With a tsunami of bad press hitting them, the GOP blasted the media's coverage of the government shut down on Tuesday.
The National Republican Senatorial Committee sent out a press release criticizing the tone and angle of the coverage:
Last night, hundreds of reporters, journalists, and pundits analyzed a shutdown - well, let's be honest, a slowdown - of the Federal Government in real time. NBC News broke in live at 12:01 to discuss it (we're going to guess the same didn't happen when the government shut down 12 times while Democrat Tip O'Neill was Speaker). There was a pack countdown to shutdown, then a pack realization that nothing noticeable immediately happened at midnight, then a collective period of overtired people cracking jokes and making long-term political prognostications.
The NRSC probably should have been grateful that, with virtually all of the action and drama happening within the Republican caucus, the coverage mentioned the Democrats at all. Even as some members threatened revolts, and John McCain started tweeting news stories about how badly the House plan was polling, the Washington Post was still writing the kind of story that makes the Jay Rosen crew apoplectic: "In shutdown blame game, Democrats and Republicans united: It's the other side's fault." Media Matters compiled a long list of stories suggesting there was a balance of blame between the two sides.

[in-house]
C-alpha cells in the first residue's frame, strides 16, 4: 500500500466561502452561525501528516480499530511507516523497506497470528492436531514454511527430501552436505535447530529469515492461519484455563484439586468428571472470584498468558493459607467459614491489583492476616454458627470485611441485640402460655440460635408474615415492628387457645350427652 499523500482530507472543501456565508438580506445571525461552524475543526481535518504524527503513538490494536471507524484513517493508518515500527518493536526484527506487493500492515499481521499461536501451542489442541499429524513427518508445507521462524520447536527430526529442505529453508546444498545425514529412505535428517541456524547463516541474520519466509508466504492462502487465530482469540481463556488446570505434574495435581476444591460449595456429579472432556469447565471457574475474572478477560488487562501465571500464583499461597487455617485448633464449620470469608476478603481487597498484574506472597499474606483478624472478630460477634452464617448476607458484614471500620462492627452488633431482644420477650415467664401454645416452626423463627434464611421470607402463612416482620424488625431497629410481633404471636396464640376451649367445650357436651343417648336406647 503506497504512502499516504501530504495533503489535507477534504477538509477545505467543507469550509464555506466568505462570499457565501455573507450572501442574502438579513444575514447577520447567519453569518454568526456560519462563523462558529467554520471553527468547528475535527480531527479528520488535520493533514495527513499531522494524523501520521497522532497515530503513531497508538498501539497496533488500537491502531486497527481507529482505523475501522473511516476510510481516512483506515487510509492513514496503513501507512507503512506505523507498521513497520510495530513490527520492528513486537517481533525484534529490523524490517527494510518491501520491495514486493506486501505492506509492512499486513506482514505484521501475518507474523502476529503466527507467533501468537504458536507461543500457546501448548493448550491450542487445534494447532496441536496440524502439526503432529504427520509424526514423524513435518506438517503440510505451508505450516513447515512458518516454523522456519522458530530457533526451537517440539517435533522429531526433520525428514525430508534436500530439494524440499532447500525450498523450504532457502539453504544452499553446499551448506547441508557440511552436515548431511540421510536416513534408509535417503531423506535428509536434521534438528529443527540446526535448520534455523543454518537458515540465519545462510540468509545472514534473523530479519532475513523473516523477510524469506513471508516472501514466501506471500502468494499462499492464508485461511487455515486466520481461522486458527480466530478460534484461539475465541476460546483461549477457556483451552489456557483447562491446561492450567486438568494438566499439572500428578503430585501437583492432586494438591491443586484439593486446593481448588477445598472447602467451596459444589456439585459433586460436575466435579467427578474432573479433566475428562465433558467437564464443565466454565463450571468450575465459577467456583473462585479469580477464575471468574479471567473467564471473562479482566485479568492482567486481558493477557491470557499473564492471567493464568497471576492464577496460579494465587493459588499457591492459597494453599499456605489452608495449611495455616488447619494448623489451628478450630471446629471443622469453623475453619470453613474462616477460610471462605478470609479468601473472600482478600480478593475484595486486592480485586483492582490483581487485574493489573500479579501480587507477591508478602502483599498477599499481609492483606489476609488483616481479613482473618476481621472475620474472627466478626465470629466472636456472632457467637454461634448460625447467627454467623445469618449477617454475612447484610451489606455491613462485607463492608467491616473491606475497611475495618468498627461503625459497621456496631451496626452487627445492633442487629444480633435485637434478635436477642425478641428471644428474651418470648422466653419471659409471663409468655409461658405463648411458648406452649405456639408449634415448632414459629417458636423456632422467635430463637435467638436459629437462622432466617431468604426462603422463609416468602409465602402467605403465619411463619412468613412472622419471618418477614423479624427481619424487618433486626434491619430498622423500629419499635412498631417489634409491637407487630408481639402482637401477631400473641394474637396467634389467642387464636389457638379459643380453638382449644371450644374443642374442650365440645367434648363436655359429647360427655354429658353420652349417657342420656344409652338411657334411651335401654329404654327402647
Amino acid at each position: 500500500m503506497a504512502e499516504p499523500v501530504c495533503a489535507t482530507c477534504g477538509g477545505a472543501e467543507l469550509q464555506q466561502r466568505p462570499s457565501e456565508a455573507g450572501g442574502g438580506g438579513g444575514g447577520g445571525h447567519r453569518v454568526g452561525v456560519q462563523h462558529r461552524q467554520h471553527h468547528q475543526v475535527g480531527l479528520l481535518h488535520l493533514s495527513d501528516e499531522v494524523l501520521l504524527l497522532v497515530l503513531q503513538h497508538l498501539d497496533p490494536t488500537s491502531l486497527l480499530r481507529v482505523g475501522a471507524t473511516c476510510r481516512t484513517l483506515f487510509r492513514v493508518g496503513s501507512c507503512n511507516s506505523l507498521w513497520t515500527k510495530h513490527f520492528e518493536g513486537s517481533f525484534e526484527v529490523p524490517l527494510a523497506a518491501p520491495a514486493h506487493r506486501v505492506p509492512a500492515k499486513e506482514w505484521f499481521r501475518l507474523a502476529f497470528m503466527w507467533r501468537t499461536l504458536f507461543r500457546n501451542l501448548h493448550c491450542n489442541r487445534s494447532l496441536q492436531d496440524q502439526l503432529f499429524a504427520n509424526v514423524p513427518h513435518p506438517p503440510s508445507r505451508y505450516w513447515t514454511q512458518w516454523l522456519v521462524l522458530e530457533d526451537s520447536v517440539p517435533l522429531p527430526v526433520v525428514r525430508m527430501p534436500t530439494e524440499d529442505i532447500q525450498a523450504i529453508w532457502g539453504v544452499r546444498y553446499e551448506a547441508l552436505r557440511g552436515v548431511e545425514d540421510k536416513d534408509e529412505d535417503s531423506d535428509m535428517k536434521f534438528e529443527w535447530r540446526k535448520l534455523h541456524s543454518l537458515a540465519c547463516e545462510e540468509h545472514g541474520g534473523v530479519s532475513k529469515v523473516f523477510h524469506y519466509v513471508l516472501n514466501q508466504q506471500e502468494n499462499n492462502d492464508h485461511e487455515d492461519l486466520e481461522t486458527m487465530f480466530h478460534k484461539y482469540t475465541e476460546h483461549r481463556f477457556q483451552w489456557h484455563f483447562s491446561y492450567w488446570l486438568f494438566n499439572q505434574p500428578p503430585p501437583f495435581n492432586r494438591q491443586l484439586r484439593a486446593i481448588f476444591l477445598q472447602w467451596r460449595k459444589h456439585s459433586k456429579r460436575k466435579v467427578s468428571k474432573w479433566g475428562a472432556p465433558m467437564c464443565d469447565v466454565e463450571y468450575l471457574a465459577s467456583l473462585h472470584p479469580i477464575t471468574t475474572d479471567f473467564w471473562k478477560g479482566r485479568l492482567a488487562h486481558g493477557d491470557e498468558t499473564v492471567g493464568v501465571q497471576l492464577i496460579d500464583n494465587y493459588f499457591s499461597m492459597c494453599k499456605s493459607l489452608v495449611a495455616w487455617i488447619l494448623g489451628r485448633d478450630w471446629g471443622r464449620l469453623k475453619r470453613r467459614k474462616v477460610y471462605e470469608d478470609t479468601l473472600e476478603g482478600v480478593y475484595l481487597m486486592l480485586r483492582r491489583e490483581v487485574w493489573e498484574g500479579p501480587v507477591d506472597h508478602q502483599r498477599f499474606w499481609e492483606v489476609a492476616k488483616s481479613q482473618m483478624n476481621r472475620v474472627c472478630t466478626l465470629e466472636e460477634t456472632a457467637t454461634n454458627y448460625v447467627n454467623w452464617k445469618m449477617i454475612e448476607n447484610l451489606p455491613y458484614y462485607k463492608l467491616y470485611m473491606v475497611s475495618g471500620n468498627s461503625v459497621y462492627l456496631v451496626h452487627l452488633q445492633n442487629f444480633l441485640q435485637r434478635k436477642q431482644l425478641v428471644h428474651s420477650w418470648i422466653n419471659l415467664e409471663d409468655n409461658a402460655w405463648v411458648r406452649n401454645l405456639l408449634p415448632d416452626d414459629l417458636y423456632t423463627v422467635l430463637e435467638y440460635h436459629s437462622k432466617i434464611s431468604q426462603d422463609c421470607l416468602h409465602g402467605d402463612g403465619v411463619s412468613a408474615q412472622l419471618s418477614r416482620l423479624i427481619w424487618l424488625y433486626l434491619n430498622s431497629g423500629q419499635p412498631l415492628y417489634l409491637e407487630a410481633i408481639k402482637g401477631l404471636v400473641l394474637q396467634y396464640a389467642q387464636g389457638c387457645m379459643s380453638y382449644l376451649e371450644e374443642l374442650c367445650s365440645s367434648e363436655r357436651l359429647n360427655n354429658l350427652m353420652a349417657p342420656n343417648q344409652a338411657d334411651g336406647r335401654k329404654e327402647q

Even so, it was hard to argue with the idea that the press coverage wasn't favoring the GOP. Much of that was due to the fact that seasoned reporters like ABC's Jeff Zeleny kept getting one particular kind of intelligence from their sources — namely, that the Republicans were in disarray.
"if anyone's going to blink first, most people think it'll be Republicans," Zeleny said on Tuesday's "Good Morning America." "The question, of course, is when."
There was also the fact that Obamacare, the law Republicans were supposedly trying to stop in its tracks, proceeded unabated on Tuesday morning, giving the GOP an extra poke in the eye by the mere virtue of its existence. Newspapers and networks from Fox News onward all had to contend with the reality that, politics aside, Obamacare had gone into effect, and they had to tell their audiences what that would mean. Thus, Democrats got a boost in coverage without even trying.
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